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Scientific classification
Kingdom Information
Domain Eukaryota
Kingdom Animalia
Subkingdom Bilataria
Phylum Information
Superphylum Deuterostomia
Phylum Chordata
Sub-phylum Vertebrata
Infraphylum Gnathostomata
Class Information
Superclass Tetrapoda
Class Reptilia
Sub-class Diapsida
Infra-class Archosauromorpha
Order Information
Superorder Dinosauria
Order Saurischia
Sub-order Theropoda
Infraorder Deinonychosauria
Family Information
Family Dromaeosauridae
Genus Information
Genus Velociraptor
Species Information
Species V. mongoliensis
Population statistics
Conservation status Extinct

Velociraptor ("fast hunter") is the name for a small, fast-running, carnivorous dinosaur. Velociraptor was small for a dromaeosaurid, with adults measuring up to 1.8 meters (5.9 ft) long, 0.62 meters (2 ft) high at the hip, and weighing 20 kilograms (45 lb)[1] The velociraptor is now extinct.

According to young-Earth creationists, the velociraptor was created on the sixth creation day (approximately 6000 B.C.)[2][3] and became extinct sometime in the last 4,350 years since the Flood.

Evolutionists believe that the velociraptor existed between 99 and 65 million years ago, in the late Cretaceous.[4]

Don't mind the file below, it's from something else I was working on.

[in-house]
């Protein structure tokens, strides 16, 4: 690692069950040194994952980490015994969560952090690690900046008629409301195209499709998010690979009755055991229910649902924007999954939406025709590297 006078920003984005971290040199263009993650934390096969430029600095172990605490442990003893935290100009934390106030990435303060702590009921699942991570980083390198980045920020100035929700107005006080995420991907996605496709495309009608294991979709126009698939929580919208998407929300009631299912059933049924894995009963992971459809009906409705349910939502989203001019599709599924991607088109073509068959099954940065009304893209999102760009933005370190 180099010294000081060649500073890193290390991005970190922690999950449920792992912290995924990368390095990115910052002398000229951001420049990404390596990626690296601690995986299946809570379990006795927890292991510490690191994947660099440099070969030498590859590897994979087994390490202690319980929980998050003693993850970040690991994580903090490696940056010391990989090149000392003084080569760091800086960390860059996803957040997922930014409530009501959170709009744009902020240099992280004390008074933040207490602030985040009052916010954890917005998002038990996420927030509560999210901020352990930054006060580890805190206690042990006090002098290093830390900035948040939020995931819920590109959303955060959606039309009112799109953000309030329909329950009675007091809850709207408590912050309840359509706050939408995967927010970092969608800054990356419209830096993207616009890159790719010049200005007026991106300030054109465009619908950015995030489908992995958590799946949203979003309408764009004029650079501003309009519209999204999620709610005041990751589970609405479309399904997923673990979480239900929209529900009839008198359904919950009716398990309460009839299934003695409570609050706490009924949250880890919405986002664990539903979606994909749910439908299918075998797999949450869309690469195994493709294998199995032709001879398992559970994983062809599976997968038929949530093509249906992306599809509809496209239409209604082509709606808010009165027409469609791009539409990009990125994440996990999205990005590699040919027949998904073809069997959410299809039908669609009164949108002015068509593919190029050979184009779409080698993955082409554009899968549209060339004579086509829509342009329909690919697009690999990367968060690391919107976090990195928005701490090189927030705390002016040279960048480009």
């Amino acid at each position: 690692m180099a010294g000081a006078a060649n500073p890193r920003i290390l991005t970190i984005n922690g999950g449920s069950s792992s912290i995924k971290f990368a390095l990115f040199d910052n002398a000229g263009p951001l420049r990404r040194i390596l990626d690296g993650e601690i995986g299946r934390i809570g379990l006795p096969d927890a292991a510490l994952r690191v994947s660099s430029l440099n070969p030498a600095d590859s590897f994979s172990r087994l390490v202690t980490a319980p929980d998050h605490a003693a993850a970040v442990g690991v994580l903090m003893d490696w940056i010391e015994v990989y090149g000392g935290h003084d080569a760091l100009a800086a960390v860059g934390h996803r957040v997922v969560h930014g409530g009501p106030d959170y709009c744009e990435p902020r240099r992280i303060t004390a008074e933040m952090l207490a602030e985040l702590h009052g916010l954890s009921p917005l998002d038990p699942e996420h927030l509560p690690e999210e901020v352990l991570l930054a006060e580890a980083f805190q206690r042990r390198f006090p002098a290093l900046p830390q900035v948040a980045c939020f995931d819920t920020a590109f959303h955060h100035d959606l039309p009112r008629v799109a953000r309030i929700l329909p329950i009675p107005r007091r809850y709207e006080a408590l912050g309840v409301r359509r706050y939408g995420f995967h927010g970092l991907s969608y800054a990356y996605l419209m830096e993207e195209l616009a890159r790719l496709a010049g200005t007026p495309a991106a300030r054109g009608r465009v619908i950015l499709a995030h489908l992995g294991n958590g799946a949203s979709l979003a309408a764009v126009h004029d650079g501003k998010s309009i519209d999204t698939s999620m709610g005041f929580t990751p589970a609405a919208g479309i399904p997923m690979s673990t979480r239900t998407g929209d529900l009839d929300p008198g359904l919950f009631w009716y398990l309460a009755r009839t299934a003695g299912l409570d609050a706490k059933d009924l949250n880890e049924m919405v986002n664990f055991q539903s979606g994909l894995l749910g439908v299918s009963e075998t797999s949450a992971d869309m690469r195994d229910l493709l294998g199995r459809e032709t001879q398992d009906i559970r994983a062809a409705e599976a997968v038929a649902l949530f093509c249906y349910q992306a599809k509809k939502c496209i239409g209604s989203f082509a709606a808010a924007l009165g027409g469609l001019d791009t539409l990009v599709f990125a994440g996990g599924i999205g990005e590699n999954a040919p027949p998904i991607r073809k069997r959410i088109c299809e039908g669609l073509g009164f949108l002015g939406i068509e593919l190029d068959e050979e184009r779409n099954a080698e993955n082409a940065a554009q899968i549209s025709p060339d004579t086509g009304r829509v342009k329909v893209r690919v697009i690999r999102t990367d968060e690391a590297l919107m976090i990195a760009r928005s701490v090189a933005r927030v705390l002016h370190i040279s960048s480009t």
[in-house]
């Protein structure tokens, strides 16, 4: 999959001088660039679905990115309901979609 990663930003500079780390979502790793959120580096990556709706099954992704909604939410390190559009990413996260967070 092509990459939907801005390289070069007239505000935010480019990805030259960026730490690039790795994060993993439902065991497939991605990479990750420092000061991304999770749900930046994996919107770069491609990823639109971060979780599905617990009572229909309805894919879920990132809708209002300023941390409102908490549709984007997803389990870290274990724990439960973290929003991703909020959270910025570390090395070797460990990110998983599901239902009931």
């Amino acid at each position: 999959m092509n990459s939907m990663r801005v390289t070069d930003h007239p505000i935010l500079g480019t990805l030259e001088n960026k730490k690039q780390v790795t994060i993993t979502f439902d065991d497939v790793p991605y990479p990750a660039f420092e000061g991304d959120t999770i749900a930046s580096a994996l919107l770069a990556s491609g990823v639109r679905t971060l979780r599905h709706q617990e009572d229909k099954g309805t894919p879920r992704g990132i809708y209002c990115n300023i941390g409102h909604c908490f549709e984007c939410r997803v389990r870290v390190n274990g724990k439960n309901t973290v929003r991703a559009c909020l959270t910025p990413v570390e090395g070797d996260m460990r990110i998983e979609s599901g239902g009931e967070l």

The first Velociraptor fossil was found in Mongolia in the 1920s by an American Museum of Natural History expedition, and a number of fossils have been found since then in Mongolia and northern China. The most well-known find, discovered in 1971, includes a complete Velociraptor skeleton wrapped around that of a Protoceratops, an early ceratopsian and ancestor of Triceratops. The two were apparently in mid-fight when they were buried.[5]

Evidence of Feathers

"The researchers believe the bumps on the arm bone are remnants of quill knobs, places where the quills of secondary feathers — important for flight in many modern birds — were anchored to the bone." [1]

Steven Spielberg's Jurassic Park

The Velociraptor played a prominent part in Stephen Spielberg's motion picture Jurassic Park in which it was misrepresented as a much larger creature. It was in fact merely the size of a turkey.[6] The version of the Velociraptor in Jurassic Park more closely resembled a Deinonychus, a close relative of Velociraptor.


  1. Norell, M.A. & Makovicky, P.J. 1999. Important features of the dromaeosaurid skeleton II: information from newly collected specimens of Velociraptor mongoliensis. American Museum Novitates 3282
  4. Velociraptor in Encyclopedia Britannica
  5. The Complete Book of Dinosaurs, by Dougal Dixon, Hermes House, 2006
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